Double-epoch subtraction reveals long-latency mismatch response in urethane-anaesthetized mice

Jamie A. O'Reilly

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Background: Anaesthetized rodents are examined for their capacity to model human mismatch negativity (MMN). In the present study, oddball and deviant-alone control paradigms, with stimuli varying in frequency (ascending and descending) and intensity (louder and quieter), were presented to anaesthetized mice to determine whether they elicit a translational mismatch response (MMR). New method: Resulting waveforms displayed long-latency (>200 ms post-stimulus) components, only made fully visible from oddball paradigm data by applying a double-epoch subtraction. In this approach, an extended epoch containing two consecutive standard evoked responses was subtracted from the response to an oddball followed by a standard (i.e. oddball:standard – standard:standard). Results: The trailing standard responses effectively cancelled each other out, revealing biphasic long-latency components. These MMR waveforms correlated strongly with deviant-alone paradigm evoked potentials >200 ms post-stimulus, potentially indicative of shared underlying mechanisms. Interestingly, these components were absent from the quieter oddball MMR. Comparison with existing method(s): Classical mismatch negativity computation is incapable of fully characterizing the long-latency biphasic response observed from this study, due to the inbuilt constraint of a single stimulus epoch. These results also suggest that the deviant-alone paradigm may be considered akin to a positive control for sensory-memory disruption, widely thought to be at the root of MMN generation in humans. Conclusions: Long-latency auditory evoked potential components are observed from anaesthetized mice in response to frequency and increasing intensity oddball stimuli. These display some congruencies with human MMN.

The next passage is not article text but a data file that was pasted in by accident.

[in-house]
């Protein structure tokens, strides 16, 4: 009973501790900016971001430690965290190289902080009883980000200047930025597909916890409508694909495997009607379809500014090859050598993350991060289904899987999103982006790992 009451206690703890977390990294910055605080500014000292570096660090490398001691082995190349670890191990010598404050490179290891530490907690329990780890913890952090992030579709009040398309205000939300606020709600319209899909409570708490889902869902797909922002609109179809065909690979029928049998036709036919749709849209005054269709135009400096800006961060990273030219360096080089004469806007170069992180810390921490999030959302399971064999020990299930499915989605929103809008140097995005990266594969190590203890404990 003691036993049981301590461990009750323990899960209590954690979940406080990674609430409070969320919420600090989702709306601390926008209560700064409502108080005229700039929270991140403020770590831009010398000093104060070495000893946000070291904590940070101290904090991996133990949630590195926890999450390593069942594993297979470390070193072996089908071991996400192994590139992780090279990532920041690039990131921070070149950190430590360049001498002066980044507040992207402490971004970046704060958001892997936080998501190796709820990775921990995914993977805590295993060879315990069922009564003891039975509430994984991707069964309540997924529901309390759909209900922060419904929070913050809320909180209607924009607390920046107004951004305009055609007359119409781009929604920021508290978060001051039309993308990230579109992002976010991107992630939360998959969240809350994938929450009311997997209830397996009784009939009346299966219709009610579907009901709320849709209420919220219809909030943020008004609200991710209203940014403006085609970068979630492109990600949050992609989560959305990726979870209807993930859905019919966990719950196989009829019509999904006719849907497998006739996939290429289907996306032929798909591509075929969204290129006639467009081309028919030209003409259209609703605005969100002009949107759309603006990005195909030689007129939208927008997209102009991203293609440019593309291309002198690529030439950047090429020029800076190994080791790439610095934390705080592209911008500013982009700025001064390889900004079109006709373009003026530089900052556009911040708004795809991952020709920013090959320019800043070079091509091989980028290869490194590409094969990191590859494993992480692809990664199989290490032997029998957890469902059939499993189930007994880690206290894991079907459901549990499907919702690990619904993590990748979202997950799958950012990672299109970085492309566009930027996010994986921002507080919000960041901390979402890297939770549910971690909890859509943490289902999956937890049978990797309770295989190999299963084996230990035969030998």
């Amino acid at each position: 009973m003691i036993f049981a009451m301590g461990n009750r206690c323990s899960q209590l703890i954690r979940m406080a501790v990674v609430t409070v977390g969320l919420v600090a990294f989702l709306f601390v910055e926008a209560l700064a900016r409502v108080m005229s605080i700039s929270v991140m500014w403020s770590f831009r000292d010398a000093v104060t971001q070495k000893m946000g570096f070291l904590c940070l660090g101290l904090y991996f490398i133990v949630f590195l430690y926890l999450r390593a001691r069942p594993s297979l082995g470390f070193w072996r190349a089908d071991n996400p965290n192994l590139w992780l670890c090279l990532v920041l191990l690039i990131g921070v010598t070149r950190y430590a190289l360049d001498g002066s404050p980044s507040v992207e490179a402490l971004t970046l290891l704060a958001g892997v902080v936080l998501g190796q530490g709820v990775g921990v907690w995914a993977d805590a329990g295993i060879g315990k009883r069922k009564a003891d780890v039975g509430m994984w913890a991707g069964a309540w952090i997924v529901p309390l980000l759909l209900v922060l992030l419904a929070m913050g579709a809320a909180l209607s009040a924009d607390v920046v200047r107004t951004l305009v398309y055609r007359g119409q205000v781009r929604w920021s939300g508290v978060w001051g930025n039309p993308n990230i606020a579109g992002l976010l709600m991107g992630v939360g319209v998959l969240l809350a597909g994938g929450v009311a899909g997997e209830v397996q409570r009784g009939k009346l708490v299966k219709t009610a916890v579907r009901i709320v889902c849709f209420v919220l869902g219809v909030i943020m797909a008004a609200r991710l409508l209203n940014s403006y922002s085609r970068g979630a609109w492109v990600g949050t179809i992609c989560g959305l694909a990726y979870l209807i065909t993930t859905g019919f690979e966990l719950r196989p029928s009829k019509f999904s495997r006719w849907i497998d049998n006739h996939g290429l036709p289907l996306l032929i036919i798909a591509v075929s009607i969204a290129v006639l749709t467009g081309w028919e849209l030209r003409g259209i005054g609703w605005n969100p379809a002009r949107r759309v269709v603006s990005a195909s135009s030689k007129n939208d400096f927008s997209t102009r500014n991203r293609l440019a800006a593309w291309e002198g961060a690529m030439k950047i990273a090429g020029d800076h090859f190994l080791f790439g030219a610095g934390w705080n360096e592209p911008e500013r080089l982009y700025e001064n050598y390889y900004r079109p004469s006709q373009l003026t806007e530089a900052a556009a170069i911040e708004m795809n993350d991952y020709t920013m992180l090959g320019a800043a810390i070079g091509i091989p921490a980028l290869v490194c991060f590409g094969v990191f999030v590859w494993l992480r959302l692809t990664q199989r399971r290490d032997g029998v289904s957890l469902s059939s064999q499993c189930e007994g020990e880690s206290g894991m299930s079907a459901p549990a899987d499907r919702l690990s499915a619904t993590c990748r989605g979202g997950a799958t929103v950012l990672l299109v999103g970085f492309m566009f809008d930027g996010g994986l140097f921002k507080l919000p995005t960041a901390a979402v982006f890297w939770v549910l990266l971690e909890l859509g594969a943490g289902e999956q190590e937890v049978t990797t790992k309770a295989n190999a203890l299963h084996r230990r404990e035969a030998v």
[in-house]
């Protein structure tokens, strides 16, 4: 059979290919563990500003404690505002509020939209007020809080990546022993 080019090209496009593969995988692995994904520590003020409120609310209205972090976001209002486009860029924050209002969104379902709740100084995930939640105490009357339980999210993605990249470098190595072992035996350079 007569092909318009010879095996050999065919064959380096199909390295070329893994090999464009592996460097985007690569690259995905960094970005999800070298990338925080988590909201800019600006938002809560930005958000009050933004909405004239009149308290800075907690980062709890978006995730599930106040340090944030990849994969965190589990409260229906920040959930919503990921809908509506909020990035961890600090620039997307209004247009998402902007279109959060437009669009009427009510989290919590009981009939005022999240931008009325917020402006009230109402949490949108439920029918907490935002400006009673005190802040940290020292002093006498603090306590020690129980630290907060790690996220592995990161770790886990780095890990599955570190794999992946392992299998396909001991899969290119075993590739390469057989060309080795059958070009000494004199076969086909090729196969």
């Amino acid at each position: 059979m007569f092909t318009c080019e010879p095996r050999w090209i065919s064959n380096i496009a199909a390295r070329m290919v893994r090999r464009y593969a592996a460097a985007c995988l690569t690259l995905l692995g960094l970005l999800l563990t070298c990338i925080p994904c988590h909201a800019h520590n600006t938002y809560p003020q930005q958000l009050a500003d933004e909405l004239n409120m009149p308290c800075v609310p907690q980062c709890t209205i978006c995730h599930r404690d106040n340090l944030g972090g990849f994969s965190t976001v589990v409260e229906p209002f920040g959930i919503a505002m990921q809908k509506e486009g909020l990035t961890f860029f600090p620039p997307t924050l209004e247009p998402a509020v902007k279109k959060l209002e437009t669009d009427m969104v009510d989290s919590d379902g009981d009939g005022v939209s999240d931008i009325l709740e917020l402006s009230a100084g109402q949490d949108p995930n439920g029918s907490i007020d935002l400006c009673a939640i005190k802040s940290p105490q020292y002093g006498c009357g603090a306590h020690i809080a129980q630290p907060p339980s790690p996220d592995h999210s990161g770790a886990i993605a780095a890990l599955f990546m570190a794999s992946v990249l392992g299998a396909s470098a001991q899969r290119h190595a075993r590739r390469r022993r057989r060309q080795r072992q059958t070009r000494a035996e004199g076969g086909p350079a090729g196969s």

Original languageEnglish
Article number108375
Number of pages10
JournalJournal of Neuroscience Methods
Early online date25 Jul 2019
Publication statusPublished - 1 Oct 2019


  • mismatch response
  • mismatch negativity
  • long-latency potential
  • oddball paradigm
  • deviant-alone control

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